Great races (and atmosphere) at the Hungaroring Classic

2017-10-01 19:28:25

It was a special weekend, spent in a special atmosphere with the participation of special race cars from the sixties, seventies and the eighties.

There hasn’t been similar event in Central Europe and it was a great idea to bring it here. There is no better proof for that, than the great number of visitors (altogether 24 thousand people were interested in the event in all three days, 13 thousand guests visited the grandstand and the paddock only on Sunday), the 160 foreign racers, who refer to the Hungaroring Classic as the best race of the year, as well as the 600 collectors, who were very happy that they had a chance to exhibit their great treasures.

Hustle and bustle was going on all day in the paddock and the parking lot loaded with beautiful old timers, ladies in hats and gents in ties and tweed jackets were chattering with each other, live music was on stage and on the march of the clubs everyone had a chance to do a round on the race track of the Formula-1, who’ve never had a chance to do it before, especially not with such cars.

The event was followed by 180 Hungarian and 30 foreign journalists and the races were streamed online, hence anyone could join the broadcasts live from any part of the world.

Certainly, the main attraction of the weekend was when the race cars of the sixties, seventies and eighties fought against each other in eight categories at the asphalt of the Hungaroring.

This was a new experience for the pilots, because most of them do not know this course. After Monza, what is called the temple of speed, the Ring has tricky, demanding turns, what needs different adjustments and driving style.  

With the adjustment of the Group C cars the greatest possible downforce was achieved, the rest of the racers (who did not have this option on the car) simply adjusted to the different circumstances with their driving styles.

The five-time winner of the Le Mans 24 hour run, Emanuele Pirro, who got in the ring with an Alpha Romeo T33 in the CER1 category summarized the events as follows: “I really enjoyed driving on this track. Slippery asphalt is to our cars’ liking, we could drift well at the turns. The circumstances and the organization was simply fantastic. The last two times, I visited the Hungaroring as a Formula-1 sport supervisor, I am glad that I could return here as a racer this time.”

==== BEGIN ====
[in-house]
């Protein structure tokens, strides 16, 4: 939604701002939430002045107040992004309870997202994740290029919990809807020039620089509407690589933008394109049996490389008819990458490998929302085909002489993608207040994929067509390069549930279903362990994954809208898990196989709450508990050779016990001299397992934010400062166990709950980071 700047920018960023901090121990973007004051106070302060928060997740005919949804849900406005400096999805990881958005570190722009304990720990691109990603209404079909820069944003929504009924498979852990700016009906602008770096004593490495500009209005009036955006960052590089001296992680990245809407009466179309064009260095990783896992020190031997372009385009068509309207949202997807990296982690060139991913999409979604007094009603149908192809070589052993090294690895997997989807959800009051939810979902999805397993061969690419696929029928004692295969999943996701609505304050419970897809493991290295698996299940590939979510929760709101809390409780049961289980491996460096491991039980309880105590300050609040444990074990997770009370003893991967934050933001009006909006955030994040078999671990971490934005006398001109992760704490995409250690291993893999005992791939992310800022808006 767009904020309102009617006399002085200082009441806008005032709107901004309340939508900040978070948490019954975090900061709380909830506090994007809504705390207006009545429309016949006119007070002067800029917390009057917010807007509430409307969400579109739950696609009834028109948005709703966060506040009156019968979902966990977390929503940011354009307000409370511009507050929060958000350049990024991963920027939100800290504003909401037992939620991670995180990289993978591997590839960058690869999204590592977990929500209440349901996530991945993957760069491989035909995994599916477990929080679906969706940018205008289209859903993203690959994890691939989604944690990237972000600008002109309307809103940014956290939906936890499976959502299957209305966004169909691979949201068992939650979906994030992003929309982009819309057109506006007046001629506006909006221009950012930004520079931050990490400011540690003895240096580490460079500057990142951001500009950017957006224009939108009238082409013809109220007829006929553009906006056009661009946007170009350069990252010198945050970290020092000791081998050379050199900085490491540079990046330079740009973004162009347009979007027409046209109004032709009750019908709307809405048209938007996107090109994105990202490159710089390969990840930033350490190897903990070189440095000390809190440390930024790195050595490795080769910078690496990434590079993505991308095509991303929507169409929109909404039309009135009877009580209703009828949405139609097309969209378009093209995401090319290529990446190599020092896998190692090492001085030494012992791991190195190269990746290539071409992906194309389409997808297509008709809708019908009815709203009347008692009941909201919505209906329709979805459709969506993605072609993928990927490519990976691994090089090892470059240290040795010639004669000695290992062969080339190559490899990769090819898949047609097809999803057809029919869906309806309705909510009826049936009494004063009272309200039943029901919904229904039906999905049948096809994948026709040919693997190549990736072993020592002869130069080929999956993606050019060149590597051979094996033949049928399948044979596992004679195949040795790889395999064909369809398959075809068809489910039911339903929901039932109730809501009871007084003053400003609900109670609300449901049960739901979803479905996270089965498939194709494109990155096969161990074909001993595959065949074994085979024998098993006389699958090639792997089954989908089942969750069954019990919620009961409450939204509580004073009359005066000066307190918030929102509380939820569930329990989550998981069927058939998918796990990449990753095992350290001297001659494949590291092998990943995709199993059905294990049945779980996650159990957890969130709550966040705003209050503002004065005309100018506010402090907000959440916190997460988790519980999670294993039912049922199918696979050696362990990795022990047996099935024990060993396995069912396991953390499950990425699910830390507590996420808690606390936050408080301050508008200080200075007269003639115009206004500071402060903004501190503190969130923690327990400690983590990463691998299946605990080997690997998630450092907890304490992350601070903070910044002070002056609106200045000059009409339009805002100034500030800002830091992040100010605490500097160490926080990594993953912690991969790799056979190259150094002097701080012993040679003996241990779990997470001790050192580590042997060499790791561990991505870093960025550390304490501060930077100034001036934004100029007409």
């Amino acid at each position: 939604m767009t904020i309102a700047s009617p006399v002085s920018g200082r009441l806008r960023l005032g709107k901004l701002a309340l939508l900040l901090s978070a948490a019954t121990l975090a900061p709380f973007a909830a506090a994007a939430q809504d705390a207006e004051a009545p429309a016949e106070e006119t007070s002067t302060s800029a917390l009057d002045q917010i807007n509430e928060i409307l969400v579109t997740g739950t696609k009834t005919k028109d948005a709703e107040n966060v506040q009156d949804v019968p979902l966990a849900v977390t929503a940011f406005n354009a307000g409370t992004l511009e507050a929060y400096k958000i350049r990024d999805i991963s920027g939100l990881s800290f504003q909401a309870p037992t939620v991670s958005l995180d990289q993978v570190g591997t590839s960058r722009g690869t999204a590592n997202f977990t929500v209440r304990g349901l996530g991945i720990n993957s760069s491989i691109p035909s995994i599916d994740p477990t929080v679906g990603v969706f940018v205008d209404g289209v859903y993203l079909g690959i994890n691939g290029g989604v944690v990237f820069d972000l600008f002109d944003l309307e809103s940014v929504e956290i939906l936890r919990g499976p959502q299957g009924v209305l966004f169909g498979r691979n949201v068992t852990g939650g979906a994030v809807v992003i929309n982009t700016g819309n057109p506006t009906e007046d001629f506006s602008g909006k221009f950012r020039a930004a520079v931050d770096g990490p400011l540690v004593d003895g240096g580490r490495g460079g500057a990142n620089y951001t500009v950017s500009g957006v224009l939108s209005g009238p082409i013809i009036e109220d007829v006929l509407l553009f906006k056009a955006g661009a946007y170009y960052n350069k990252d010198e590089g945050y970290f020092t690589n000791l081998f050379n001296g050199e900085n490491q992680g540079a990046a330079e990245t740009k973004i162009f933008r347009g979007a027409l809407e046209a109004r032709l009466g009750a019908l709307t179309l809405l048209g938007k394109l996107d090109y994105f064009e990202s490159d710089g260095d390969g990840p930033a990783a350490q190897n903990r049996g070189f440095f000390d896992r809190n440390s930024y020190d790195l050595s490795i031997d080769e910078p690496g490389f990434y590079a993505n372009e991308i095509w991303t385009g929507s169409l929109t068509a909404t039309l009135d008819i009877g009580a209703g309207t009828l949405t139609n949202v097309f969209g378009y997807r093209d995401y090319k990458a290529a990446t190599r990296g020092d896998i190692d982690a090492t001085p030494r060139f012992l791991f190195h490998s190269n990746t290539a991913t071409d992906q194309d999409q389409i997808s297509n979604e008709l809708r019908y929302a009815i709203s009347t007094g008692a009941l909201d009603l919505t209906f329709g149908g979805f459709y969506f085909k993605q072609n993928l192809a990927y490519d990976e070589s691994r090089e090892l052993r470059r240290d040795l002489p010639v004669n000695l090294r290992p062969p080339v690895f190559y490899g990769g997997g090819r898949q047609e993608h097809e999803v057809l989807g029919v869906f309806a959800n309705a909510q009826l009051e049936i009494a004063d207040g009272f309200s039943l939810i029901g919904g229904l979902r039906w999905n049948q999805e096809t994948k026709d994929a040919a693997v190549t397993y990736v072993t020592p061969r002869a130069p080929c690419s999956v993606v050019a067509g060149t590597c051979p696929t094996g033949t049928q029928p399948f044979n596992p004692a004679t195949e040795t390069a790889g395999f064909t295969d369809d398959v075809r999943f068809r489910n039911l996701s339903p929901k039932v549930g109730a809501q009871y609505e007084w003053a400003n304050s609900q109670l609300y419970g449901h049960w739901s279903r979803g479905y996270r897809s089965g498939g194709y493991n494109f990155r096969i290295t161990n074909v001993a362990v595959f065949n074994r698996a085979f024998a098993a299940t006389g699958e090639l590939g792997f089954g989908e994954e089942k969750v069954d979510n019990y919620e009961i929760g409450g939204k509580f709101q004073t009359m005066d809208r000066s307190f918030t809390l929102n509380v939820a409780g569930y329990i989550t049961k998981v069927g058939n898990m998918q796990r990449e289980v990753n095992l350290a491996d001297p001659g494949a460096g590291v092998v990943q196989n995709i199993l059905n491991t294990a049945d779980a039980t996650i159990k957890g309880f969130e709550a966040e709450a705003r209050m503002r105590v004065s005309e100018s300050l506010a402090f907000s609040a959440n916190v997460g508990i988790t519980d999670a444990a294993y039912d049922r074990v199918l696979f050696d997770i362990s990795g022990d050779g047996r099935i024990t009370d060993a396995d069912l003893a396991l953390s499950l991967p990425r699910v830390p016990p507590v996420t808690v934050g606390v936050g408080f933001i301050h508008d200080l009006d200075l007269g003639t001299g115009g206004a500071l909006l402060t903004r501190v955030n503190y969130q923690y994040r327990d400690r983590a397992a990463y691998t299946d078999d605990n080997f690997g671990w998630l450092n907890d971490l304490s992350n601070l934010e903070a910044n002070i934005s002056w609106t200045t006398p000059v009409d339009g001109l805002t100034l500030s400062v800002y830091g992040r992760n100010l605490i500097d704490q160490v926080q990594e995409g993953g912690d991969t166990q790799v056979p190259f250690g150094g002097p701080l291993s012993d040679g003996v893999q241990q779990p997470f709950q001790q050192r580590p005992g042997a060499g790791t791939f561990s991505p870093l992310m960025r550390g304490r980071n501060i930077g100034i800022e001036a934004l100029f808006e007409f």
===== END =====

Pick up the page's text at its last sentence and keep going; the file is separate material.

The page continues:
He maintained his opinion, though he had to quit both CER1 and CER2 category races, because as he put it about his car: “With such old ladies, it is better to stop if we do not know the problem, than to continue and make a bigger problem.”

Hence, victory was taken by a beautiful Chevron, with Martin O’Conell at the steering wheel and he as well won the Endurance Racing 1 Sunday morning.

The most valuable car of the field, the Ferrari 250 GT Breadvan, which was admired by all spectators during the weekend (its value is ten million Euro, because there is only one built in the whole world) fortunately also fell out of the Trofeo Nastro Rosso category. Here the winner was a beautiful and graceful Maserati T61 from 1960 driven by Guillermo Fierro.

On the Group C category race the Mercedes C11 and Kriton Lendoudis was undoubtedly the fastest of the field. As we previously referred to it, this is the Sauber Mercedes, which has Michael Schumacher’s name on its side, because the legendary German pilot was testing and developing this model for a year. If this race machine gets on the track, it is always fast as hell, now it was almost one and a half lap faster, then the second place Porsche 962C.

The Heritage cup was at the end, and was full of drama: Sean Brown was leading for a long time with a 1975 Ford Escort, but at about the middle of the race its left front wheel simply got torn out. The safety car arrived and the pit stops followed, which really mixed up the lines and finally victory was taken by Dominik Roschman and his BMW 3.0 CSL using the opportunities well.